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Rabindranath Tagore's novel Chokher Bali (published in 1903) describes the relationships of four individuals: Mahendra, his wife Asha, his life-long friend Bihari and Binodini. The novel's title can be translated as "Eyesore" (the title of the first English translation) or "mote in the eye" (in Sukhendu Ray's translation, included in The Definitive Tagore, Rupa Publications, 2017).

In the novel itself, the phrase or name "Chokher Bali" is introduced in chapter Ten: Asha and Binodini have become friends, so Asha suggests that they find a name for their friendship. Binodini then proposes, "How about Chokher Bali—a mote in the eye?" Both women then use this name to refer to each other.

The novel describes bouts of jealousy, and jealousy is something that Girard's theory of mimetic desire explains very well:

We borrow our desires from others. Far from being autonomous, our desire for a certain object is always provoked by the desire of another person—the model—for this same object. This means that the relationship between the subject and the object is not direct: there is always a triangular relationship of subject, model, and object. Through the object, one is drawn to the model, whom Girard calls the mediator: it is in fact the model who is sought. (...)

Everyone holds firmly to the illusion of the authenticity of one's own desires; the novelists [Stendhal, Flaubert, Proust and Dostoevsky] implacably expose all the diversity of lies, dissimulations, maneuvers, and the snobbery of the Proustian heroes; these are all but "tricks of desire", which prevent one from facing the truth: envy and jealousy.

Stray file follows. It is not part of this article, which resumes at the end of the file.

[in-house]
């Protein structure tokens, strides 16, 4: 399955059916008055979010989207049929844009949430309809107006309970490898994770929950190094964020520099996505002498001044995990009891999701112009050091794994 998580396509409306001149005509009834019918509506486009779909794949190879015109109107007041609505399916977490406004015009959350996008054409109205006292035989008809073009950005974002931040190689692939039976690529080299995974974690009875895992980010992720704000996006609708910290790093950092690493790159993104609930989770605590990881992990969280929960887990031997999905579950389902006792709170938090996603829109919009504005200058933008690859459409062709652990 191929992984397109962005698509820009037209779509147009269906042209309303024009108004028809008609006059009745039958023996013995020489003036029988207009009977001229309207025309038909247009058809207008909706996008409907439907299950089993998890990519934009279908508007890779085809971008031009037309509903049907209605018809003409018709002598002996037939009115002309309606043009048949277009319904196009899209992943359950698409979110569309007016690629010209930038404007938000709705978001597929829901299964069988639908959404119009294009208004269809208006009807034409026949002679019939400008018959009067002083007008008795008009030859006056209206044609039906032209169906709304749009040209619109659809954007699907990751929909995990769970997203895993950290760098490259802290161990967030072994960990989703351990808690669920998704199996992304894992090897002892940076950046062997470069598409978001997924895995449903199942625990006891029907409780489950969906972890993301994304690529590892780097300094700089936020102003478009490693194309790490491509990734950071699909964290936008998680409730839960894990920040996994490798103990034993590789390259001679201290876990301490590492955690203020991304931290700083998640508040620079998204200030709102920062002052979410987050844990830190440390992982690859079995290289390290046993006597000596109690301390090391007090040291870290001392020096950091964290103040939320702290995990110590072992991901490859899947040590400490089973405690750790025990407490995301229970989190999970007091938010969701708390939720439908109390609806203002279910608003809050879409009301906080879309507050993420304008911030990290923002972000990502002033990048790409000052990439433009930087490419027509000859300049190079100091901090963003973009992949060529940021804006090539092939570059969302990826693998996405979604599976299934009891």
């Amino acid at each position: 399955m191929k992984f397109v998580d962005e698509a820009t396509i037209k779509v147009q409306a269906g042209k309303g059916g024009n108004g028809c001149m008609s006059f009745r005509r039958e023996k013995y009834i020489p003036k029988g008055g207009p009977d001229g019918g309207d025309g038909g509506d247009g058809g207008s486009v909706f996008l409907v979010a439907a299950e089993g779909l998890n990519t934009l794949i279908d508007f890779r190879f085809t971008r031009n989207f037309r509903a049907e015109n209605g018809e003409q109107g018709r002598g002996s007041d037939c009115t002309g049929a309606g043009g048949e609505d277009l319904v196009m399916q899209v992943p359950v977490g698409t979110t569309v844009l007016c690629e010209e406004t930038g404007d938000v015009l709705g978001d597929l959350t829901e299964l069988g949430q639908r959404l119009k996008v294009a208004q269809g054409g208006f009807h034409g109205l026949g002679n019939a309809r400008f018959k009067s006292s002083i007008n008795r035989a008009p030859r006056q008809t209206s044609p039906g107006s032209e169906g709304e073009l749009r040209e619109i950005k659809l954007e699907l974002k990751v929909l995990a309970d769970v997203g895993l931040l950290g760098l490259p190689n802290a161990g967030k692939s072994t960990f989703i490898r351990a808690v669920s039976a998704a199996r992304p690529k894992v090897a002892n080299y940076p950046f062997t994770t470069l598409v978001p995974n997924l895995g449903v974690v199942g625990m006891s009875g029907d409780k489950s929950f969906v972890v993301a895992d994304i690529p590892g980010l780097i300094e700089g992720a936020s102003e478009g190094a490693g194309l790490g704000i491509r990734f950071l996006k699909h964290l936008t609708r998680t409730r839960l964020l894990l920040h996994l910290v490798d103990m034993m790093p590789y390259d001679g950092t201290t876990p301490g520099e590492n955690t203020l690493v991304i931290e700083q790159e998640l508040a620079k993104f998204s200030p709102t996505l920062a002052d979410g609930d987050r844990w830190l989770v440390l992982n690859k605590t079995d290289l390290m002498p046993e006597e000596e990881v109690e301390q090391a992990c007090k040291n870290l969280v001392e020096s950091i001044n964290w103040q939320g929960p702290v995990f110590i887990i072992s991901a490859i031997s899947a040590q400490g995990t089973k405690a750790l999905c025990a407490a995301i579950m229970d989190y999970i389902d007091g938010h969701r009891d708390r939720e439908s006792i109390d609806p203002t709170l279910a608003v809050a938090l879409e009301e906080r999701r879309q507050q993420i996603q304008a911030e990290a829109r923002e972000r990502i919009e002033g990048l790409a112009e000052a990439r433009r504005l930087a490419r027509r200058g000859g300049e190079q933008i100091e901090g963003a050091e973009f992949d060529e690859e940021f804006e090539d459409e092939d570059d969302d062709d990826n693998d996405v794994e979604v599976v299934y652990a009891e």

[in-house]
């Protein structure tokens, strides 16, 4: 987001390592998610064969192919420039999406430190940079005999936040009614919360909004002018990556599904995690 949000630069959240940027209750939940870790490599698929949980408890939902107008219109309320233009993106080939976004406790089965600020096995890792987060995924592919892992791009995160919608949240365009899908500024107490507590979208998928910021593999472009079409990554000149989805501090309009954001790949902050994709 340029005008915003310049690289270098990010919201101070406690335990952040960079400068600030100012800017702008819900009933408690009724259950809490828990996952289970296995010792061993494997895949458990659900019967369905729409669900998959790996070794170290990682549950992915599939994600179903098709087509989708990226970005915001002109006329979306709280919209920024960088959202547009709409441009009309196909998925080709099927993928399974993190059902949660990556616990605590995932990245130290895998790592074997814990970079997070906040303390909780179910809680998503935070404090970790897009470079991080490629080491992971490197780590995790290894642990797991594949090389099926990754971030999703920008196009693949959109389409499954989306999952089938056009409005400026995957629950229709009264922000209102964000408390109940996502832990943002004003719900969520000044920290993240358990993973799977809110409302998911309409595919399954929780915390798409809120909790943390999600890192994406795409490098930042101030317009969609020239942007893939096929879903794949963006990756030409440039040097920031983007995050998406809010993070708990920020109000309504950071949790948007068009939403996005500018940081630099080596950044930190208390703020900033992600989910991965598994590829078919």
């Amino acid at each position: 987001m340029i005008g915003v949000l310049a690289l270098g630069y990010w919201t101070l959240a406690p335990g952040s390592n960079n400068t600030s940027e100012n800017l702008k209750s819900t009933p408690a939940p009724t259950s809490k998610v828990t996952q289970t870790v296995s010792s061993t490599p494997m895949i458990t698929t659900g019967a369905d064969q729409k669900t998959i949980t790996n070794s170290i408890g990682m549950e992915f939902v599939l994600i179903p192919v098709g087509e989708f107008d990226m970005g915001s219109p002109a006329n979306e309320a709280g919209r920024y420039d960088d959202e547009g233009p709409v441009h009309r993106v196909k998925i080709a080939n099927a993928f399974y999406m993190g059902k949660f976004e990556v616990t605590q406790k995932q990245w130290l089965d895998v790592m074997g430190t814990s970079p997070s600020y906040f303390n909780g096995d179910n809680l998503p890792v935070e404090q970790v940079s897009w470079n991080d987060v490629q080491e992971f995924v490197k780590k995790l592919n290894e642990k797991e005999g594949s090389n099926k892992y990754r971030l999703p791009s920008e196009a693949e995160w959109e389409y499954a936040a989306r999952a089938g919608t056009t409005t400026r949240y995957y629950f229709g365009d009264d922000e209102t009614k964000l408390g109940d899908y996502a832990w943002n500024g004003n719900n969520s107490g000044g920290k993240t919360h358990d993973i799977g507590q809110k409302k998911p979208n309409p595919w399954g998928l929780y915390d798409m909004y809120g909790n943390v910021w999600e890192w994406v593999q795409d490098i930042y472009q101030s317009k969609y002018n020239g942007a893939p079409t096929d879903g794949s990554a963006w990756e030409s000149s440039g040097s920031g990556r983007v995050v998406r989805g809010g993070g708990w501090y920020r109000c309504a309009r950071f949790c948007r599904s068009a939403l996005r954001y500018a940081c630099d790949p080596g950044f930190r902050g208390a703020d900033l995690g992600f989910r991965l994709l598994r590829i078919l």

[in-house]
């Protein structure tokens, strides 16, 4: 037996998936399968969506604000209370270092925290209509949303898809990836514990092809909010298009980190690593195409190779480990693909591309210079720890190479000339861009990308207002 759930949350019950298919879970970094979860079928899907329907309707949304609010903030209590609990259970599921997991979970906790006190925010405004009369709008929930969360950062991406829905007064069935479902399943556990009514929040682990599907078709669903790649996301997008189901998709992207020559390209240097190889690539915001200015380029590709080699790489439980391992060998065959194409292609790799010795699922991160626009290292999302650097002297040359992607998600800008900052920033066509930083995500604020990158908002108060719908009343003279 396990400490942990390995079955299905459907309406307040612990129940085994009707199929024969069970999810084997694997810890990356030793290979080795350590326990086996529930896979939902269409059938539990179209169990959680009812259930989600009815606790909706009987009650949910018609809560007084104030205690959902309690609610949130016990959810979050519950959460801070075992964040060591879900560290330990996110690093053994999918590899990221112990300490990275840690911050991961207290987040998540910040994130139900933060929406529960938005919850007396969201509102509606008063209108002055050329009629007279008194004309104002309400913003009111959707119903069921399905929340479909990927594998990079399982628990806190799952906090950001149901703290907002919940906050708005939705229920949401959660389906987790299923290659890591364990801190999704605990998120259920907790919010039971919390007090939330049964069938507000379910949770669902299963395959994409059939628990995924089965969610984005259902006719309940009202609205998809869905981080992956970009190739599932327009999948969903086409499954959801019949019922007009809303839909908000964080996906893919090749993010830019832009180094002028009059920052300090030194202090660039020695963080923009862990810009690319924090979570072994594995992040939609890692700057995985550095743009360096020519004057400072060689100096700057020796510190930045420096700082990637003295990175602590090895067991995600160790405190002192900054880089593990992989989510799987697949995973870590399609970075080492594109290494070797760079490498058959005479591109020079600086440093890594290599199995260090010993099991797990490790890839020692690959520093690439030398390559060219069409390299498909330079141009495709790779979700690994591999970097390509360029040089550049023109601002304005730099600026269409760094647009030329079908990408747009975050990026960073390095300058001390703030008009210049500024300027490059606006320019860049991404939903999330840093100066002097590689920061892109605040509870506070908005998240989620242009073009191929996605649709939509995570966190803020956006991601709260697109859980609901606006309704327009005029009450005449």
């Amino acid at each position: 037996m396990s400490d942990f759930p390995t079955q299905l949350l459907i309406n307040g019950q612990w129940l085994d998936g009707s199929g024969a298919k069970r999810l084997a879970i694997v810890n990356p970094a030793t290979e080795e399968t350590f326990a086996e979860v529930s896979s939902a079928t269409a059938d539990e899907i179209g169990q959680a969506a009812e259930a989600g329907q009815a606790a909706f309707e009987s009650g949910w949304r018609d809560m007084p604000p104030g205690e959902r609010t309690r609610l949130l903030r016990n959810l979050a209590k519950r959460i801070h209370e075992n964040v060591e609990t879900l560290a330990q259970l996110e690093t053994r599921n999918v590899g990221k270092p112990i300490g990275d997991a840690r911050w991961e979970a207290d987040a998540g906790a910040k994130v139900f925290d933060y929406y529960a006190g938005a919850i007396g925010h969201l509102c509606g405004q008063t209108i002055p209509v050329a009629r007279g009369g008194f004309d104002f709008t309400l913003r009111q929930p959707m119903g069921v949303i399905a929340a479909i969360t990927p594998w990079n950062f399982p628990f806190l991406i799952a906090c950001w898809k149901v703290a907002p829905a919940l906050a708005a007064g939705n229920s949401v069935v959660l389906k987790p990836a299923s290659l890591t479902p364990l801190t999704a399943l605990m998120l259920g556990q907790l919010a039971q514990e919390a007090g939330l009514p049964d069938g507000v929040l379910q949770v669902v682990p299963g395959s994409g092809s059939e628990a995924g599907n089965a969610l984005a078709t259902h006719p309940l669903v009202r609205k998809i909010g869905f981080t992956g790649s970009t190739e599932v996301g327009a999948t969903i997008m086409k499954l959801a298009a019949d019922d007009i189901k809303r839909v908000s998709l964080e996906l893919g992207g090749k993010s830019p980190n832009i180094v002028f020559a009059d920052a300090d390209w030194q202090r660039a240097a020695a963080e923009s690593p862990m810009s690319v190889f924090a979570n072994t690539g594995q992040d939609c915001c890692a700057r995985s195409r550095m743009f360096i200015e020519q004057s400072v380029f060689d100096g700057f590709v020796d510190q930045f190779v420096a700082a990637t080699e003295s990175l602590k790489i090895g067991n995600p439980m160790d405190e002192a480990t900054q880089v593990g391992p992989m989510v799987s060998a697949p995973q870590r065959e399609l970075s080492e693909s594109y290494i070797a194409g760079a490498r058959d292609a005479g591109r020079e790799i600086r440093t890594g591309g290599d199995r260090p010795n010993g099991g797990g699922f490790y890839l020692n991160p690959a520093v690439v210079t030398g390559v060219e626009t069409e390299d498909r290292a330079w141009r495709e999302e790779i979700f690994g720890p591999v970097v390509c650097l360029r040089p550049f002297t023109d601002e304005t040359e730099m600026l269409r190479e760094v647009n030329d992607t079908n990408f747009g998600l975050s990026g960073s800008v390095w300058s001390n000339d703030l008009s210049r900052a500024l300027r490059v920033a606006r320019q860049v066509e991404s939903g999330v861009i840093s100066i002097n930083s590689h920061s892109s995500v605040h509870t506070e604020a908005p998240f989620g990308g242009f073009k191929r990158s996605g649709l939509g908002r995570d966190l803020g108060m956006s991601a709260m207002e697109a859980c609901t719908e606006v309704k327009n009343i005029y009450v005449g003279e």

Based on reading Sukhendu Ray's translation of the novel, Chokher Bali may well be a novel that exposes the lie of the authenticity of people's desires. However, Ray's translation is very flawed; it reads like a text that was digitised using optical character recognition and then carelessly proofread (if it was proofread at all). In addition, there are issues with grammar, spelling and word choice. Moreover, Ray explains in his "Translator's Note" that,

There are also some minor deletions, which were basically digressions and not relevant to the story.

However, what might seem digressions to the translator just might be relevant to the theme of mimetic desire. For this reason I would like to know whether Tagore's Chokher Bali is a novel that illustrates mimetic desire as defined by René Girard, ideally based on an analysis of a better translation or Tagore's original Bengali text.

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  • If Girard says all desire is mimetic, then any depiction of desire would illustrate its mimetic nature ... no?
    – verbose
    Nov 16 '20 at 21:38
  • @verbose No, since people believe that their own desires are authentic and original. Only very few authors see through this, according to Girard.
    – Tsundoku
    Nov 16 '20 at 21:49
  • But what we believe is different from how things actually are. A number of Americans appear to believe Trump won reëlection. Are you asking specifically whether Tagore, anticipating Girard, intended to show that what Binodini feels for Mahendra is mediated? That he, like Stendhal, etc., writes in a way that exposes envy and jealousy as the roots of her desire? We’re then getting into intentional fallacy territory. One could take an op-ed by a “Trump won!” person and expose the contradictions in that representation as well.
    – verbose
    Nov 16 '20 at 22:01
  • I guess what I’m saying is, if Girard says all desire is mimetic, then whether or not the author realizes it, any depiction of desire that claims to be authentic is mistaken, and just papers over its contradictions. One could ask whether Chokher Bali specifically exposes those contradictions rather than trying to paper them over. Is that a correct understanding of your question?
    – verbose
    Nov 16 '20 at 22:04
  • @verbose This really requires a book-length exposition of Girard's theory of mimetic desire. Since this is not possible: (1) Since people believe their desires are authentic instead of mimetic, literary works also present it as authentic and original. If an author is unable to see through this illusion, he will not describe desire as mimetic. (1/2)
    – Tsundoku
    Nov 16 '20 at 22:17

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